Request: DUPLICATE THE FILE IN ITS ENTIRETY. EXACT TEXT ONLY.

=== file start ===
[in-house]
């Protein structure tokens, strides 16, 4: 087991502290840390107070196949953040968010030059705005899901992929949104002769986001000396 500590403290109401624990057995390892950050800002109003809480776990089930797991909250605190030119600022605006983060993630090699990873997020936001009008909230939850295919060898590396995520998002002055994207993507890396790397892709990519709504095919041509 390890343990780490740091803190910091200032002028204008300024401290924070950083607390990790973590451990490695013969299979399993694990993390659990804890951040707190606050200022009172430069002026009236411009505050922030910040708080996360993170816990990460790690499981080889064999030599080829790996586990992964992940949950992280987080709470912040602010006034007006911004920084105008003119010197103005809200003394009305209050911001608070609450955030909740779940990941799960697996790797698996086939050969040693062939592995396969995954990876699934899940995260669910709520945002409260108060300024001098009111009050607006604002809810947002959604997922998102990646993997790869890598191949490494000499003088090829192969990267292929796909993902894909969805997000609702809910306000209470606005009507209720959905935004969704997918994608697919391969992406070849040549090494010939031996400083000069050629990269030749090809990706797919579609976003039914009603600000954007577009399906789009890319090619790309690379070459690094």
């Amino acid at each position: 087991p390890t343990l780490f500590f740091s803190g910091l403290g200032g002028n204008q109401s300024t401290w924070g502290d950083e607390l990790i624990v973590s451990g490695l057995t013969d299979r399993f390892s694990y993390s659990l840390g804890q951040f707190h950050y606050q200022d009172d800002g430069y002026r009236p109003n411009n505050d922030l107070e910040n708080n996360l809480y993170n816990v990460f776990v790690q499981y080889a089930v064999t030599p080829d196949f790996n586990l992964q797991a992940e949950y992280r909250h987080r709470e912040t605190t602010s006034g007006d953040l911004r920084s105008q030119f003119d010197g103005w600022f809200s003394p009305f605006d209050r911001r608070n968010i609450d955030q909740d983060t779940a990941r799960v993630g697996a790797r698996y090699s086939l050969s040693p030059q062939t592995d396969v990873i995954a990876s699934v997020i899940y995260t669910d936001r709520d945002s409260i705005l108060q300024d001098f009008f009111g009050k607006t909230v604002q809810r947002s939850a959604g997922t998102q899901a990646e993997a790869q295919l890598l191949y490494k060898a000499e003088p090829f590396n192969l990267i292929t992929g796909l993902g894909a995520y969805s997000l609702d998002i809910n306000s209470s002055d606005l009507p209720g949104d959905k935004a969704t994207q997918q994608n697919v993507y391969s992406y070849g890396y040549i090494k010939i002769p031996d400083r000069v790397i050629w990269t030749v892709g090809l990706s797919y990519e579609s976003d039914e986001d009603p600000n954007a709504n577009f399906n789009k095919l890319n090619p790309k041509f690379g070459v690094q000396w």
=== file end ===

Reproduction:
[in-house]
């Protein structure tokens, strides 16, 4: 087991502290840390107070196949953040968010030059705005899901992929949104002769986001000396 500590403290109401624990057995390892950050800002109003809480776990089930797991909250605190030119600022605006983060993630090699990873997020936001009008909230939850295919060898590396995520998002002055994207993507890396790397892709990519709504095919041509 390890343990780490740091803190910091200032002028204008300024401290924070950083607390990790973590451990490695013969299979399993694990993390659990804890951040707190606050200022009172430069002026009236411009505050922030910040708080996360993170816990990460790690499981080889064999030599080829790996586990992964992940949950992280987080709470912040602010006034007006911004920084105008003119010197103005809200003394009305209050911001608070609450955030909740779940990941799960697996790797698996086939050969040693062939592995396969995954990876699934899940995260669910709520945002409260108060300024001098009111009050607006604002809810947002959604997922998102990646993997790869890598191949490494000499003088090829192969990267292929796909993902894909969805997000609702809910306000209470606005009507209720959905935004969704997918994608697919391969992406070849040549090494010939031996400083000069050629990269030749090809990706797919579609976003039914009603600000954007577009399906789009890319090619790309690379070459690094």
């Amino acid at each position: 087991p390890t343990l780490f500590f740091s803190g910091l403290g200032g002028n204008q109401s300024t401290w924070g502290d950083e607390l990790i624990v973590s451990g490695l057995t013969d299979r399993f390892s694990y993390s659990l840390g804890q951040f707190h950050y606050q200022d009172d800002g430069y002026r009236p109003n411009n505050d922030l107070e910040n708080n996360l809480y993170n816990v990460f776990v790690q499981y080889a089930v064999t030599p080829d196949f790996n586990l992964q797991a992940e949950y992280r909250h987080r709470e912040t605190t602010s006034g007006d953040l911004r920084s105008q030119f003119d010197g103005w600022f809200s003394p009305f605006d209050r911001r608070n968010i609450d955030q909740d983060t779940a990941r799960v993630g697996a790797r698996y090699s086939l050969s040693p030059q062939t592995d396969v990873i995954a990876s699934v997020i899940y995260t669910d936001r709520d945002s409260i705005l108060q300024d001098f009008f009111g009050k607006t909230v604002q809810r947002s939850a959604g997922t998102q899901a990646e993997a790869q295919l890598l191949y490494k060898a000499e003088p090829f590396n192969l990267i292929t992929g796909l993902g894909a995520y969805s997000l609702d998002i809910n306000s209470s002055d606005l009507p209720g949104d959905k935004a969704t994207q997918q994608n697919v993507y391969s992406y070849g890396y040549i090494k010939i002769p031996d400083r000069v790397i050629w990269t030749v892709g090809l990706s797919y990519e579609s976003d039914e986001d009603p600000n954007a709504n577009f399906n789009k095919l890319n090619p790309k041509f690379g070459v690094q000396w």